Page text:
The Soviet Era gives a succinct, refreshing overview of the Soviet Union from the Bolshevik revolution in 1917 to its disintegration in 1991. After a prologue recounting the attempted coup d'etat of August 1991 and the events which followed, it looks at the development and the decline of the Soviet Union, with the perspective of hindsight provided by the opening up of public analysis and discussion during Gorbachev's period of glasnost and perestroika.
Thus the years from 1917 to 1985 are discussed primarily in the light of their significance for glasnost, perestroika and the collapse of the Soviet Union. There are three chapters covering the time of revolution and civil war, Stalin's rule, and the problems and achievements of the post-Stalin period. An extended survey of the Gorbachev years follows, with two chapters on political developments, and one each on the Communist Party and the new phenomenon of political activity arising from the grass-roots. A third section discusses the vital policy areas of the economy, foreign affairs and defense.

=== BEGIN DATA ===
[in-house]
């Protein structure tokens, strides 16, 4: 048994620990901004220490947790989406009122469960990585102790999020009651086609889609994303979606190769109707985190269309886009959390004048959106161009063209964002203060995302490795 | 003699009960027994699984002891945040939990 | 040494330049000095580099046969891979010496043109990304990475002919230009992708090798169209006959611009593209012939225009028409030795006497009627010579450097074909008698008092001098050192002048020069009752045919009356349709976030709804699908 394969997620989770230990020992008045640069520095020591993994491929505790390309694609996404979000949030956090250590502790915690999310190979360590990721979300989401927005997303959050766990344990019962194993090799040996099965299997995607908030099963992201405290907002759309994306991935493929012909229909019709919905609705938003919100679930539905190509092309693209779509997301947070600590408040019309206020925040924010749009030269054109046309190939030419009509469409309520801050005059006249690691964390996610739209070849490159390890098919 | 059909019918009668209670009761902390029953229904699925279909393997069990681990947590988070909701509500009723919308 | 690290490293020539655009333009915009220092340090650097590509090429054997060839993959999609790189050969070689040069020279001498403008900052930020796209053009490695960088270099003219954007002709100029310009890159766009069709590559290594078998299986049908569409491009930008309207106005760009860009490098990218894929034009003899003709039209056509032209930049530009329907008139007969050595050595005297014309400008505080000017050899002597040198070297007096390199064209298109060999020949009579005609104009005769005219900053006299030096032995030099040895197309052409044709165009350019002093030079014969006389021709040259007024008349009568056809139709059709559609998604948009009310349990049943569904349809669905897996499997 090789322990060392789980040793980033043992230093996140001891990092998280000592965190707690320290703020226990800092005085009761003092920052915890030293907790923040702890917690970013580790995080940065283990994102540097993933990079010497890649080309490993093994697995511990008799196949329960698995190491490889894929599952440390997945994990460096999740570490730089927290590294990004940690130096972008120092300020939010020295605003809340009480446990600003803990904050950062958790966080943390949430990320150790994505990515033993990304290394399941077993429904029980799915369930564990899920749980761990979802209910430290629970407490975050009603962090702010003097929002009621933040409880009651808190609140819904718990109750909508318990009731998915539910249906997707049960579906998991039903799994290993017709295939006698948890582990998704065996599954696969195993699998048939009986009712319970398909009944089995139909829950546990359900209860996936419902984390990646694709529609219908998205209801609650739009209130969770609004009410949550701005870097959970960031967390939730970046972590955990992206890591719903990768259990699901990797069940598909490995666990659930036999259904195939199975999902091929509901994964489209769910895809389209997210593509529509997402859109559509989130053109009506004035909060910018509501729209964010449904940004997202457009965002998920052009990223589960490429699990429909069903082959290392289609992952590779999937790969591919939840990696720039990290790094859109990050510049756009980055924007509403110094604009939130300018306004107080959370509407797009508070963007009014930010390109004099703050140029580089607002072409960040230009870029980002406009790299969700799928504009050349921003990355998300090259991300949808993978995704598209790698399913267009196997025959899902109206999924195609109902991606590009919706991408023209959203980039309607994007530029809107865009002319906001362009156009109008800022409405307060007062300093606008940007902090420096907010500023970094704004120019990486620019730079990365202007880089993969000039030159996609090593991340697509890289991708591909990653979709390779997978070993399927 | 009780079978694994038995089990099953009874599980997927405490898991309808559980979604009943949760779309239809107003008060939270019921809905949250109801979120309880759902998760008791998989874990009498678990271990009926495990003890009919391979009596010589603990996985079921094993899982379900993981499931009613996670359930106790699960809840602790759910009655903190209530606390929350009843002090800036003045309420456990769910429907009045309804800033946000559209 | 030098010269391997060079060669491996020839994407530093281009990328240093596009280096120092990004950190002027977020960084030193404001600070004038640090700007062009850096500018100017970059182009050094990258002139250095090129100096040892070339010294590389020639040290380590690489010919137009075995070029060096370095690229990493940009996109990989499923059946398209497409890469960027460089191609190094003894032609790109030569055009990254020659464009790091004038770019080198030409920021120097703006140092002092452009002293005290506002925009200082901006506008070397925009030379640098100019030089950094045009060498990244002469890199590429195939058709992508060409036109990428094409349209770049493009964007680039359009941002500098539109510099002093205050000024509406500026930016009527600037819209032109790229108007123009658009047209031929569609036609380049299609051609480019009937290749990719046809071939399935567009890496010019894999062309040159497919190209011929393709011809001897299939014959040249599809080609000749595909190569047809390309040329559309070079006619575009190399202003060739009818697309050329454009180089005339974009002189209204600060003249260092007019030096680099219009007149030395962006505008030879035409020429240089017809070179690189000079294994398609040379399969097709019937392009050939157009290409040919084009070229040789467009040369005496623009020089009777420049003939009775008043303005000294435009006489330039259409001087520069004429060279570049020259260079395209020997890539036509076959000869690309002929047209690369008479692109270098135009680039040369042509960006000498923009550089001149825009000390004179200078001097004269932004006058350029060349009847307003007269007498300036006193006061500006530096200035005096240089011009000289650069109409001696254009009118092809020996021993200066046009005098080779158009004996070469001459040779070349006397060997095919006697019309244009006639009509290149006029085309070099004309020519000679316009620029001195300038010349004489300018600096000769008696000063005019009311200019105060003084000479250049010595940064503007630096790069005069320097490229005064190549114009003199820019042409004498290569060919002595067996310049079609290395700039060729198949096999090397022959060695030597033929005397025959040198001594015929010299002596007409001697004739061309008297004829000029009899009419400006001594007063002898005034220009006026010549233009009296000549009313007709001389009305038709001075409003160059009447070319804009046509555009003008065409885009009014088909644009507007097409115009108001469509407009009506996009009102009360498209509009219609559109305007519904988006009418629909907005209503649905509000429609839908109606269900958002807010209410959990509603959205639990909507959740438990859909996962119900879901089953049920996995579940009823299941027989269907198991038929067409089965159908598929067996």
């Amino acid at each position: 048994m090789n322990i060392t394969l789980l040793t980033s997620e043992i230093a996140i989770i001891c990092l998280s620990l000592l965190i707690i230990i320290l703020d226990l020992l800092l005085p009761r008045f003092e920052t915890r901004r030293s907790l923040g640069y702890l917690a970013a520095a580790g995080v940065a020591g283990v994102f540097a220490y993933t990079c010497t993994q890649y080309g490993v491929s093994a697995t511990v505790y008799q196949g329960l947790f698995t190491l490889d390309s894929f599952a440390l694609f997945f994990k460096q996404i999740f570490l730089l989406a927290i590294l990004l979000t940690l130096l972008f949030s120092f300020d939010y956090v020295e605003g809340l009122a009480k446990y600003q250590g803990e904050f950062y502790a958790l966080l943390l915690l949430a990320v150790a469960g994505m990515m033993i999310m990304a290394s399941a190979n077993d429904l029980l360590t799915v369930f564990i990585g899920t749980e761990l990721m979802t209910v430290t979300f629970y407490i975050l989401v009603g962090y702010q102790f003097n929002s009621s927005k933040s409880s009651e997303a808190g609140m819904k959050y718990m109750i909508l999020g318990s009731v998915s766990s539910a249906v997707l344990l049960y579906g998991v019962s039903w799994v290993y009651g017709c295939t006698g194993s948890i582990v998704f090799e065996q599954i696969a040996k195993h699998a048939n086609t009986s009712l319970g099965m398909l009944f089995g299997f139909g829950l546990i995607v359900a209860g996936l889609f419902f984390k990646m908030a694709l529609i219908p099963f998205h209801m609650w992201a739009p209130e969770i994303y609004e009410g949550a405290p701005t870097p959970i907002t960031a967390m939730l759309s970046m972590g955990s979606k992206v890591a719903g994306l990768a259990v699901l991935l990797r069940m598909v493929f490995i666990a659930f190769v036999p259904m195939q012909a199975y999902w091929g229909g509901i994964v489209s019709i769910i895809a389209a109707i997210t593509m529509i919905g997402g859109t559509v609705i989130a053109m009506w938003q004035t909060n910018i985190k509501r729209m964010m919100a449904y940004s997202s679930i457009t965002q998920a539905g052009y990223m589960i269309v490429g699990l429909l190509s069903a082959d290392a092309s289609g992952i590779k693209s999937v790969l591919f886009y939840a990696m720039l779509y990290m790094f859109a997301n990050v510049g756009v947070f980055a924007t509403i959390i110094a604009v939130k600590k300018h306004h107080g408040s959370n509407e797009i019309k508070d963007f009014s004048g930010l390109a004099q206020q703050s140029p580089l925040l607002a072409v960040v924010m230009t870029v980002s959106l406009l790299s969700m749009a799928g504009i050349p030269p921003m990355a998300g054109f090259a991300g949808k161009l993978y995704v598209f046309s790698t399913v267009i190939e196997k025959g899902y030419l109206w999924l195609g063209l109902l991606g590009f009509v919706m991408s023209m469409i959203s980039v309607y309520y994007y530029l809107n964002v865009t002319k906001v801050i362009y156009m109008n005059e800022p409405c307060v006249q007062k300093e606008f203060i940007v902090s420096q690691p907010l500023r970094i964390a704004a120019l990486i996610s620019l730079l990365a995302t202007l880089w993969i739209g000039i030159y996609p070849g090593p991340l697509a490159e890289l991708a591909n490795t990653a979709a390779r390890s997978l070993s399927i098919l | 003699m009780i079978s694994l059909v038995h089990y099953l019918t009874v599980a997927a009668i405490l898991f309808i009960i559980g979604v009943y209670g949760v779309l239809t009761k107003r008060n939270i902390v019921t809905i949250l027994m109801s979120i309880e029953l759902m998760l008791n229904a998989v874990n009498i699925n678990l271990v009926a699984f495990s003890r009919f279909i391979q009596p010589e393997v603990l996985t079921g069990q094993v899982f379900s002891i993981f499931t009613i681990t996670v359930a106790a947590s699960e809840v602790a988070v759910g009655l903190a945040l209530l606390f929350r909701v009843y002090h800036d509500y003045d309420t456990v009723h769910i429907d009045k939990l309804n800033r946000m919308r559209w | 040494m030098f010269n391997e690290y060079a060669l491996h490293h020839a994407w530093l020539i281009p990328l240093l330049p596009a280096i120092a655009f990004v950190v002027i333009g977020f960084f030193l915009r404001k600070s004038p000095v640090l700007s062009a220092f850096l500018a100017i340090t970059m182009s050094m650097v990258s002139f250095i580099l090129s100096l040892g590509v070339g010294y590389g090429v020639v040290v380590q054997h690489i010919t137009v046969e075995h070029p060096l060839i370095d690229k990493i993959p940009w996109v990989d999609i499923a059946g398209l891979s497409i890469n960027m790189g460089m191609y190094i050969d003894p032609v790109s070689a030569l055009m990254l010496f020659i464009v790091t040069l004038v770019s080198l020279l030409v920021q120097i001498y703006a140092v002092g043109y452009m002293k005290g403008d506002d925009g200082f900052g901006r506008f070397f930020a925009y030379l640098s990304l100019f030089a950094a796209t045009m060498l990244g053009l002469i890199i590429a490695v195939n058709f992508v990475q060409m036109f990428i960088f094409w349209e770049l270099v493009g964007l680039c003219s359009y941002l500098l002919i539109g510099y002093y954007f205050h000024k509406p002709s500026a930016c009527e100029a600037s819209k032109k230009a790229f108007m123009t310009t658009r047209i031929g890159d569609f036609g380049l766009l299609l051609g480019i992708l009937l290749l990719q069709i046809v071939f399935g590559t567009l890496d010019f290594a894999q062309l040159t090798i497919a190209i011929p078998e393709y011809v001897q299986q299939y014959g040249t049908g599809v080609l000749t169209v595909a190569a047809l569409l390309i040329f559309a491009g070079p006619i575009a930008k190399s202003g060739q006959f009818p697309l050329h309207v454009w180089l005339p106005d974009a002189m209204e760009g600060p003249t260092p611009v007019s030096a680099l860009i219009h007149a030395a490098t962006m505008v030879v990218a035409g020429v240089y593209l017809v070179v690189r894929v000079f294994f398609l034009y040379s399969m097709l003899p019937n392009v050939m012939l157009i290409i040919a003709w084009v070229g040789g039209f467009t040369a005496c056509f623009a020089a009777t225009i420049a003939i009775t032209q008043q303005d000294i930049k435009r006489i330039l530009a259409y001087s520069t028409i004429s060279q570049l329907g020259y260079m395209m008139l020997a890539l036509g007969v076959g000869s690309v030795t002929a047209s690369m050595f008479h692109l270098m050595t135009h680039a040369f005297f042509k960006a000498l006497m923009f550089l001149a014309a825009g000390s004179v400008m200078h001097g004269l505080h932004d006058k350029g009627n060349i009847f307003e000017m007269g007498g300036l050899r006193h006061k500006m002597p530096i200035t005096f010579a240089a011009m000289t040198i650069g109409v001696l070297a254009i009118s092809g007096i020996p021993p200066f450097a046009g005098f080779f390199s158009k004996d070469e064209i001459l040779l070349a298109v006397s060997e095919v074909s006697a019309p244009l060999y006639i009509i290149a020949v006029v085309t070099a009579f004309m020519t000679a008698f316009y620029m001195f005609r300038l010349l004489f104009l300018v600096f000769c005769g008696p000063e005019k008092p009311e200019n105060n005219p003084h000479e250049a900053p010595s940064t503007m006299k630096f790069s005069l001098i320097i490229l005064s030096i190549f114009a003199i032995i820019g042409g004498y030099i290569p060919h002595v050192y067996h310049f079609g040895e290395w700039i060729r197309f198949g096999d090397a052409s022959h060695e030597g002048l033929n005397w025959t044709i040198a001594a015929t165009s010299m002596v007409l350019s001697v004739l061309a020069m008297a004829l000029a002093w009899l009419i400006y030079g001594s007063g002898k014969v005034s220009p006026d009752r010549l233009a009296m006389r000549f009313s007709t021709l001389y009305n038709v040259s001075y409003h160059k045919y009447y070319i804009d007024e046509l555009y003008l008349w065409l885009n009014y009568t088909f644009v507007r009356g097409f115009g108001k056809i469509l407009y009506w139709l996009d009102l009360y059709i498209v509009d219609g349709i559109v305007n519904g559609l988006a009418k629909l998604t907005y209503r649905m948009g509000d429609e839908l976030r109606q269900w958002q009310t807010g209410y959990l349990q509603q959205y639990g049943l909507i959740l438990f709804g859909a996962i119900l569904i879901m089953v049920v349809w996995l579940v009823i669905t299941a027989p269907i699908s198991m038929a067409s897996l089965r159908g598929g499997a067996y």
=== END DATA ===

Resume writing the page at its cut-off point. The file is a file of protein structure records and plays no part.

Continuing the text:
The last extended section of the book traces the effects of Soviet rule and its disintegration on the major nationalities of the Baltic states, Central Asia and the Caucasus. An epilogue summarizes the attempts to organize independent republics, and their association in the Commonwealth of Independent States. Overall the book provides an accessible, clear, readable survey of the history of the Soviet Union, suitable for students as well as the general reader.
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